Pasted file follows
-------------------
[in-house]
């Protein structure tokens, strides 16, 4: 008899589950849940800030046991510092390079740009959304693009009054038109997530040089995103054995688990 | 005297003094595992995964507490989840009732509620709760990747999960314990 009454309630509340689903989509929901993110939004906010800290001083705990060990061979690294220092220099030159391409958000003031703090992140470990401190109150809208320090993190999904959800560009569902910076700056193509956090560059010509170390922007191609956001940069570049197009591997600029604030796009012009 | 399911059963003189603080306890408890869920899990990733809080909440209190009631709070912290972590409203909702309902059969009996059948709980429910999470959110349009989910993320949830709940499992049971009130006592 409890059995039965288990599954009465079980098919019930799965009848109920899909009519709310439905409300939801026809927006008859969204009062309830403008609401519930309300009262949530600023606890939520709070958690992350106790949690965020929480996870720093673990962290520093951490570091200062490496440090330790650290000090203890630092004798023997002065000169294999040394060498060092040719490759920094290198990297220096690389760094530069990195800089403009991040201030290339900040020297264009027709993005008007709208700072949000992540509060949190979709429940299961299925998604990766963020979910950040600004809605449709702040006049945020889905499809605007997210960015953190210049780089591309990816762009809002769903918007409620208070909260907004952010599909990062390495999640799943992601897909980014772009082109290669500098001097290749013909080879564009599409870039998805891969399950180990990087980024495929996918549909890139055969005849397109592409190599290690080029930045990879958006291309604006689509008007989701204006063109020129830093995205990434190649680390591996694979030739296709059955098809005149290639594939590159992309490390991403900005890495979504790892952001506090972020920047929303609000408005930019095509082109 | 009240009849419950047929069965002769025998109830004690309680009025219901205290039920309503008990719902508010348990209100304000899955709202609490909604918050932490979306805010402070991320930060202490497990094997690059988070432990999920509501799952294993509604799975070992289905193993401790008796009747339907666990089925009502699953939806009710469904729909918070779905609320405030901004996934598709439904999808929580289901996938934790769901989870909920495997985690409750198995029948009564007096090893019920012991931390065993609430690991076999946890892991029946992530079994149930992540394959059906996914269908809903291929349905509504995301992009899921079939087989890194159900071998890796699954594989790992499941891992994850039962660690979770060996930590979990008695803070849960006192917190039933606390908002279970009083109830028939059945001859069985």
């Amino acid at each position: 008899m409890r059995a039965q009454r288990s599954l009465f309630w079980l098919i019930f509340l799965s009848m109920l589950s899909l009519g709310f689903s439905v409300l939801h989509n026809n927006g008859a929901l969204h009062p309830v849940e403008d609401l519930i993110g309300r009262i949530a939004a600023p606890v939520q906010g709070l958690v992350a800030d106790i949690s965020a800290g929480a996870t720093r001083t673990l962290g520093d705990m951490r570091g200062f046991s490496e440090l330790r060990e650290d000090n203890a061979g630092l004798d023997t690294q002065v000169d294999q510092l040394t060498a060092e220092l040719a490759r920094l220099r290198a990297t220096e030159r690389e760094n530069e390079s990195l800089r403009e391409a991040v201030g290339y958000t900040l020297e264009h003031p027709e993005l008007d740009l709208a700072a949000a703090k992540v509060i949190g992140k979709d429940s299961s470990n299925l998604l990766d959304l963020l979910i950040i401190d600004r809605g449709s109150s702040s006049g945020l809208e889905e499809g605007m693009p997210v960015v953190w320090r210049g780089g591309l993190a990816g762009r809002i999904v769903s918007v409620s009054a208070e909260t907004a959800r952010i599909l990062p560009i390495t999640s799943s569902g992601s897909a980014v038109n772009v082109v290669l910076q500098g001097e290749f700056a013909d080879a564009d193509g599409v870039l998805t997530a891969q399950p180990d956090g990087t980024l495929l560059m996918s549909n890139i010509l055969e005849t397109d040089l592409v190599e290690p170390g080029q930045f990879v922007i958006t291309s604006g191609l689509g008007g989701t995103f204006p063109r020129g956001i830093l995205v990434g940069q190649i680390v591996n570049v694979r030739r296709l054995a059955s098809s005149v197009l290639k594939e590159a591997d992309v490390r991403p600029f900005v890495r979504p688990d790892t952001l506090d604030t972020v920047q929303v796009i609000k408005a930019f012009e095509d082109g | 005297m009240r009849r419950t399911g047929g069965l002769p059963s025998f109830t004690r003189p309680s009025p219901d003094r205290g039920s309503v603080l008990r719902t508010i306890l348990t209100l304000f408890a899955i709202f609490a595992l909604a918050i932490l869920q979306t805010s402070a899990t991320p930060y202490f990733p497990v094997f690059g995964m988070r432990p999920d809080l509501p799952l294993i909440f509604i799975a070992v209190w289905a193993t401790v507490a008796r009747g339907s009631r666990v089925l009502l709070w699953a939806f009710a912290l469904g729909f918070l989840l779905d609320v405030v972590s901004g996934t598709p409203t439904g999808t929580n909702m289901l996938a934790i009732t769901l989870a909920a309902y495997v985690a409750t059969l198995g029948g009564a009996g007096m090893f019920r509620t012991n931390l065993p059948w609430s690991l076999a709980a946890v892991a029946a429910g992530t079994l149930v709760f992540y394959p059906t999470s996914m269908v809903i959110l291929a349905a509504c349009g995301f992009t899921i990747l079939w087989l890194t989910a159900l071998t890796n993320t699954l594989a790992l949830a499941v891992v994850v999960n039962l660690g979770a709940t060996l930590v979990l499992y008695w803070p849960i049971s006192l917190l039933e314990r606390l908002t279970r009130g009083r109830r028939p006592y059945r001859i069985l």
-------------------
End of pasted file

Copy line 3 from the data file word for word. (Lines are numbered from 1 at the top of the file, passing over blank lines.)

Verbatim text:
């Amino acid at each position: 008899m409890r059995a039965q009454r288990s599954l009465f309630w079980l098919i019930f509340l799965s009848m109920l589950s899909l009519g709310f689903s439905v409300l939801h989509n026809n927006g008859a929901l969204h009062p309830v849940e403008d609401l519930i993110g309300r009262i949530a939004a600023p606890v939520q906010g709070l958690v992350a800030d106790i949690s965020a800290g929480a996870t720093r001083t673990l962290g520093d705990m951490r570091g200062f046991s490496e440090l330790r060990e650290d000090n203890a061979g630092l004798d023997t690294q002065v000169d294999q510092l040394t060498a060092e220092l040719a490759r920094l220099r290198a990297t220096e030159r690389e760094n530069e390079s990195l800089r403009e391409a991040v201030g290339y958000t900040l020297e264009h003031p027709e993005l008007d740009l709208a700072a949000a703090k992540v509060i949190g992140k979709d429940s299961s470990n299925l998604l990766d959304l963020l979910i950040i401190d600004r809605g449709s109150s702040s006049g945020l809208e889905e499809g605007m693009p997210v960015v953190w320090r210049g780089g591309l993190a990816g762009r809002i999904v769903s918007v409620s009054a208070e909260t907004a959800r952010i599909l990062p560009i390495t999640s799943s569902g992601s897909a980014v038109n772009v082109v290669l910076q500098g001097e290749f700056a013909d080879a564009d193509g599409v870039l998805t997530a891969q399950p180990d956090g990087t980024l495929l560059m996918s549909n890139i010509l055969e005849t397109d040089l592409v190599e290690p170390g080029q930045f990879v922007i958006t291309s604006g191609l689509g008007g989701t995103f204006p063109r020129g956001i830093l995205v990434g940069q190649i680390v591996n570049v694979r030739r296709l054995a059955s098809s005149v197009l290639k594939e590159a591997d992309v490390r991403p600029f900005v890495r979504p688990d790892t952001l506090d604030t972020v920047q929303v796009i609000k408005a930019f012009e095509d082109g | 005297m009240r009849r419950t399911g047929g069965l002769p059963s025998f109830t004690r003189p309680s009025p219901d003094r205290g039920s309503v603080l008990r719902t508010i306890l348990t209100l304000f408890a899955i709202f609490a595992l909604a918050i932490l869920q979306t805010s402070a899990t991320p930060y202490f990733p497990v094997f690059g995964m988070r432990p999920d809080l509501p799952l294993i909440f509604i799975a070992v209190w289905a193993t401790v507490a008796r009747g339907s009631r666990v089925l009502l709070w699953a939806f009710a912290l469904g729909f918070l989840l779905d609320v405030v972590s901004g996934t598709p409203t439904g999808t929580n909702m289901l996938a934790i009732t769901l989870a909920a309902y495997v985690a409750t059969l198995g029948g009564a009996g007096m090893f019920r509620t012991n931390l065993p059948w609430s690991l076999a709980a946890v892991a029946a429910g992530t079994l149930v709760f992540y394959p059906t999470s996914m269908v809903i959110l291929a349905a509504c349009g995301f992009t899921i990747l079939w087989l890194t989910a159900l071998t890796n993320t699954l594989a790992l949830a499941v891992v994850v999960n039962l660690g979770a709940t060996l930590v979990l499992y008695w803070p849960i049971s006192l917190l039933e314990r606390l908002t279970r009130g009083r109830r028939p006592y059945r001859i069985l």